The Cyber Security Landscape in the Manufacturing Sector

Many companies in the manufacturing sector have transformed into digital enterprises using technologies such as advanced materials, internet of things, artificial intelligence, robotics, analytics and augmented reality.

This transformation, called Industry 4.0, has enabled improved manufacturing processes, supply chain management and customer experience. However, this industrial revolution also brings forward many cyber threats that could potentially become major barriers in business growth.

The manufacturers’ organisation EEF has published a report on cyber security issues in the manufacturing sector. Some key cyber security statistics for the manufacturing sector mentioned in the report are:

(i). Manufacturing sector is the third most hit by cyber attacks in the UK,

(ii). nearly half of companies (48%) in the UK have been hit by cyber attacks,

(iii). 35% of businesses are reluctant from fully investing in the industry 4.0 due to cyber vulnerabilities,

(iv). 45% manufacturers believe that they do not have the right tools to ensure cyber security,

(v). 12% businesses have no process measures at all to mitigate the cyber threats, and

(vi). 59% of manufacturers have been asked by a customer to demonstrate the robustness of cyber security processes.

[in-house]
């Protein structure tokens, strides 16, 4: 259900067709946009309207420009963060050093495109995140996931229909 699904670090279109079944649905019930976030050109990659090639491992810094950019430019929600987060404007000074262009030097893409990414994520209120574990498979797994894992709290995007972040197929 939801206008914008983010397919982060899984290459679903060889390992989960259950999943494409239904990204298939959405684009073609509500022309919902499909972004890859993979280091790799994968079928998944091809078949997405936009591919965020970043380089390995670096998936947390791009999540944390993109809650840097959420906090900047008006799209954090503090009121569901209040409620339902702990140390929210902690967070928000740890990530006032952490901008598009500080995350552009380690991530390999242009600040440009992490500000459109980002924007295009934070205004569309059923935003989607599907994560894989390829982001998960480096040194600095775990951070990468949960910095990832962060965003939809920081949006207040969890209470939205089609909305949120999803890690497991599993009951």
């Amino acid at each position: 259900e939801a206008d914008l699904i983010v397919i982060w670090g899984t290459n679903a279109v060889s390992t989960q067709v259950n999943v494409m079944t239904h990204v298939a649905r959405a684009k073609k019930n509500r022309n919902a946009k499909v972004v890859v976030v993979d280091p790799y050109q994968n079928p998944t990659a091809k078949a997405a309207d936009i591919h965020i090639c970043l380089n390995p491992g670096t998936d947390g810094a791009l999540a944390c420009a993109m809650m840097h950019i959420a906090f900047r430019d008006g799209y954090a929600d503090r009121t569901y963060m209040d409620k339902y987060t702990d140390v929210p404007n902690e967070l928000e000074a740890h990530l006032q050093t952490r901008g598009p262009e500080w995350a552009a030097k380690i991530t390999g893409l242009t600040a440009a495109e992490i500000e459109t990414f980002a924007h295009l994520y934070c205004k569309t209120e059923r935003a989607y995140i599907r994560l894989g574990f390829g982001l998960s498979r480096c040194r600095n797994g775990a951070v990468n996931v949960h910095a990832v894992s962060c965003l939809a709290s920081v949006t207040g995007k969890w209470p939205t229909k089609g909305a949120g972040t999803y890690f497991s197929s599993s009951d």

EEF report has provided suggestions for manufacturers to reduce the cyber risks.

Cyber Essentials scheme can be used as a baseline to protect manufacturing businesses from the most common types of cyber attacks. It provides self-assessed certification, and mentions five technical controls to ensure the system has at least minimum level of protection against cyber attacks.

The next level for cyber security is the ISO 27000 series of standards which help businesses manage data assets, and can provide a standard to manufacturing businesses for developing approach to cyber security.

Another way to manage cyber risks is the cyber resilience lifecycle. This cycle has different stages which must be nominated by a member of board. These stages are mentioned below:

  • Prevent cyber security breaches by introducing stronger protections
  • Prepare for cyber security breaches by developing plans to mitigate risks and reduce the impact of potential attack
  • Respond to threats according to an implemented incident management plan
  • Recover from a cyber security breach by any residual cyber vulnerability and manage any damage
  • Review the causes and impact of any breach and update cyber security policy to better manage such incidents in future